Giorgio Sacerdoti, a Jurist Who Climbs MountainsA MULTIFACETED EXPERT IN ACADEMIA, CIVIL ENGAGEMENT AND INTERNATIONAL DEVELOPMENT TURNS 80
To say this today seems almost an absurdity, but there was a lengthy period during which legal studies at Bocconi were marginal, little more than a complement to economic studies. This was despite the prestige of the Sraffa Institute as a center of comparative law and the fact that Bocconi had had more than one jurist rector, including Angelo Sraffa himself in the 1930s. It was not until the mid-1990s that a law and economics degree program, CLELI, was launched, closely followed by a law program in the early 2000s. Hence the gradual strengthening of the group of law professors, including Giorgio Sacerdoti, first an adjunct professor (since 1986) and then a Full Professor of international law since 1994. In honor of his 80th birthday, many gathered at Bocconi in March for an event that included speeches by Rector Francesco Billari, Senators Mario Monti and Liliana Segre, and fellow academics Piergaetano Marchetti, Nerina Boschiero and Gadi Luzzatto Voghera.
Among the first Italian jurists to sense how important European law would become, Sacerdoti took on an international profile from the very beginning, not only in his studies, starting with a Master's degree in comparative law at Columbia University, immediately after his Italian degree in 1967. In parallel with his academic commitment, he was selected to hold important positions within international organizations, both as an Italian expert and representing the European Union.
In 1995 he became vice-chairman of the OECD Committee on Bribery in International Trade and then chairman of the Drafting Committee of the 1997 OECD Anti-Corruption Convention. From 2001 until 2009, he was a member of the highest international trade tribunal, the Appellate Body of the World Trade Organization (WTO) in Geneva, which he chaired in 2006-2007. In this capacity he was called upon to decide key disputes between countries on trade, environment and development issues. Subsequently, and to this day, he has often been asked to arbitrate international disputes between foreign investors and governments at the World Bank's arbitration center in Washington. Some of his decisions have become case law, such as in the first case against China at the WTO, and about the treatment of foreign investors in Argentina during the financial crisis of the early 2000s.
These international commitments and academic endeavors reinforced each other: in 1990 he created the doctoral program in International Law and Economics at Bocconi – at the time the first of its kind in Italy – set up from the beginning with a strong interdisciplinary vocation. In that doctorate, not surprisingly, more than 100 students, both Italian and international, were educated who then went on to have careers in Italy and abroad in fields including academics, research, international development, diplomacy and law. “I recently met a student of mine from those early years,” says Sacerdoti, “now among the top executives of the European Commission, who was still grateful because I had given him without any problems permission to do an exchange abroad with recognition of the related exam, which in those days was rather hard to obtain. But for me it was right that he did not miss this opportunity for an international education.”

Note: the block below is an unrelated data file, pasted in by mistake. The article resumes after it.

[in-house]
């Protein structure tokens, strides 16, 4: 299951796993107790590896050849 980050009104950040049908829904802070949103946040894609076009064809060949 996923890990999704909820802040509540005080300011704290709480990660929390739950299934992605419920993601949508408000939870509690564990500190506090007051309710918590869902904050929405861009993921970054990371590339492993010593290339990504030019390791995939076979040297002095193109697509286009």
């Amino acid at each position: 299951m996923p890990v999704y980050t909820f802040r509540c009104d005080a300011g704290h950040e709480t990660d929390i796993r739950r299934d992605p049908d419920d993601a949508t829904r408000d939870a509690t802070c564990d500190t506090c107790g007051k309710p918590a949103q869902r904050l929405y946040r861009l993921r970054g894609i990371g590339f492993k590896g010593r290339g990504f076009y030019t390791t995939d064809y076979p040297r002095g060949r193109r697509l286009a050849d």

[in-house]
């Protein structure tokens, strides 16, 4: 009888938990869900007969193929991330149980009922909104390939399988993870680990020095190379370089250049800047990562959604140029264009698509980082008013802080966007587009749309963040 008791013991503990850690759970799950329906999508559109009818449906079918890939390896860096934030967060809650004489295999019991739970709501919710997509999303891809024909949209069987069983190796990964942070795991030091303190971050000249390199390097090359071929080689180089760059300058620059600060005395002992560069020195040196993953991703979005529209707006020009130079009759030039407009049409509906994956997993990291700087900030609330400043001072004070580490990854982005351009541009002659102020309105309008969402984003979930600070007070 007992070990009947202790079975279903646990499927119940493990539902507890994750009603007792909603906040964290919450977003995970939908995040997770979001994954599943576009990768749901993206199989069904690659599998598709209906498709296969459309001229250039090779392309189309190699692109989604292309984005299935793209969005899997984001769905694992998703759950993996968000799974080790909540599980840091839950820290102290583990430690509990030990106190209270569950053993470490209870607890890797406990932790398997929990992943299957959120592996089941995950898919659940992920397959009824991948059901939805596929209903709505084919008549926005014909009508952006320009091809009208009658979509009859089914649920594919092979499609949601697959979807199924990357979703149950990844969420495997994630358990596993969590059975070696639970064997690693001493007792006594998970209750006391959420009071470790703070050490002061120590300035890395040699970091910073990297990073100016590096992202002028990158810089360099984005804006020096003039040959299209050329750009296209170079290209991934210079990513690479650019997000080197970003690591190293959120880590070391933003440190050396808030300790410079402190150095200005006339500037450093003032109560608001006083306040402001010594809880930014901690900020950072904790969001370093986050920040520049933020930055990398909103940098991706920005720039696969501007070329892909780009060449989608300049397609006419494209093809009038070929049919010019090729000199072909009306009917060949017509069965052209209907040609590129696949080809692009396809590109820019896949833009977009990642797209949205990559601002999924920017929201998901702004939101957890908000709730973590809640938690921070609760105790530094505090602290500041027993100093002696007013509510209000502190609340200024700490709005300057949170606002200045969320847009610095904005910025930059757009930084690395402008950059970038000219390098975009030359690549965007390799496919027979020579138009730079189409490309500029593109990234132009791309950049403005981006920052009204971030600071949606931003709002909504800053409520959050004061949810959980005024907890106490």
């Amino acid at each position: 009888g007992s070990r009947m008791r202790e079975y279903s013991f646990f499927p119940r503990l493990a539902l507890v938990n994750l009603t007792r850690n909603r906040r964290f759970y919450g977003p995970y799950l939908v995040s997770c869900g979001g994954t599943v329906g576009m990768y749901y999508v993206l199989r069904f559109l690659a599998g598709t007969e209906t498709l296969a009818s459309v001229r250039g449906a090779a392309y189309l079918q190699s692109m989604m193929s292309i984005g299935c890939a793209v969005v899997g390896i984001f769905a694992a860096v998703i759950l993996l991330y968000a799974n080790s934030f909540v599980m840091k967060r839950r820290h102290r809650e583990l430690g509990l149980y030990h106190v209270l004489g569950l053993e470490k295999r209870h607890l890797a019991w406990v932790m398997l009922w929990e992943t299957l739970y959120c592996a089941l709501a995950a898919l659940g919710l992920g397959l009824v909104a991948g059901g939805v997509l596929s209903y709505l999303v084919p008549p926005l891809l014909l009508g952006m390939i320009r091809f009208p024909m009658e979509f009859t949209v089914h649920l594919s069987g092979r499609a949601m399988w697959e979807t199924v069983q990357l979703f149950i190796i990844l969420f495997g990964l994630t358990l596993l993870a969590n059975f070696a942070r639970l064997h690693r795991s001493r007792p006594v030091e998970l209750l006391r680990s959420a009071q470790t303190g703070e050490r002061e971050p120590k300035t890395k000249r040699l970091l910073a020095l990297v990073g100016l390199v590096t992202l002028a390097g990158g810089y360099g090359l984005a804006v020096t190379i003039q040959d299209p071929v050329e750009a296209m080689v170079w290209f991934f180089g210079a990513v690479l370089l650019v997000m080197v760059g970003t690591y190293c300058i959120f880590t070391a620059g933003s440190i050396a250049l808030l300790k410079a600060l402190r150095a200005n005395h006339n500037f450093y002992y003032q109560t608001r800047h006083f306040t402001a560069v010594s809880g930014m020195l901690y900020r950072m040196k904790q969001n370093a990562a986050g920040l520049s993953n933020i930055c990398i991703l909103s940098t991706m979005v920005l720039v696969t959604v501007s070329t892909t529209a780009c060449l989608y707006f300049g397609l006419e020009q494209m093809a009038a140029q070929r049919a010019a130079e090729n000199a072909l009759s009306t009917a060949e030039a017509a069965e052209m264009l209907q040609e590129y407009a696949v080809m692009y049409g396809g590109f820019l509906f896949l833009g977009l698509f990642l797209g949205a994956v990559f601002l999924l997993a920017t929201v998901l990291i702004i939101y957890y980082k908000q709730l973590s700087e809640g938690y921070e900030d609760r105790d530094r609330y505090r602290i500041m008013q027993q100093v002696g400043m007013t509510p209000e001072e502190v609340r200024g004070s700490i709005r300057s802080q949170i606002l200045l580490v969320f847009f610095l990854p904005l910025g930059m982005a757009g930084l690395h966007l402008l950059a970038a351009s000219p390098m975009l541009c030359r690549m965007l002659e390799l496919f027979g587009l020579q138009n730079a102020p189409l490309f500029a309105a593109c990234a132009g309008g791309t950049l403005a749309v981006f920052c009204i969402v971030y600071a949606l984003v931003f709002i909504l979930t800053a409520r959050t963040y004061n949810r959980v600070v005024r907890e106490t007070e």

However, one cannot talk about Giorgio Sacerdoti without remembering his commitment to religious freedom and the protection of minorities. Sacerdoti was born into a Jewish family in 1943 amid extreme danger, and only by taking shelter in Switzerland did his parents and he, born only a few months before, escape Nazi-Fascist persecution. When in the mid-1980s Italy decided to replace the 1929 Concordat, abolishing the state religion and thus putting all faiths on an equal footing, Sacerdoti was the chairman of the Legal Commission that negotiated, along with the government for the Union of Jewish Communities, the accord governing the status of Judaism in Italy under Article 8 of the Constitution. He is currently head of the Contemporary Jewish Documentation Center in Milan, which is based at the Central Station where the Shoah Memorial is located, better known as Binario 21. “The commitment of Jews in defense of the values of freedom and equality is in the interest not only of themselves but of everyone,” Sacerdoti says. This is shown in his 2021 volume published by Il Mulino Law and Judaism. Italy, Europe and Israel, which collects more than fifty of his writings on the subject, including articles in newspapers and scholarly essays.
The whole picture is not yet complete. Giorgio Sacerdoti's passion for the mountains is well-known, and not just as an ordinary hiker. Sacerdoti has made it to the top of the Matterhorn, Kilimanjaro and Ruwenzori, and has participated in ski-mountaineering expeditions to Patagonia and the Himalayas on skis even at an age when many climbers had already hung up their boots. When speaking of mountains, his face lights up: “The Matterhorn is not the highest mountain I have climbed. But it is perhaps the one that gave me the most satisfaction, because the climb is steep and unbroken, and you can never pause to rest." Sacerdoti approached the mountain, we are told, with the same commitment he has put (and still puts) into research, teaching and shaping young students.
by Andrea Costa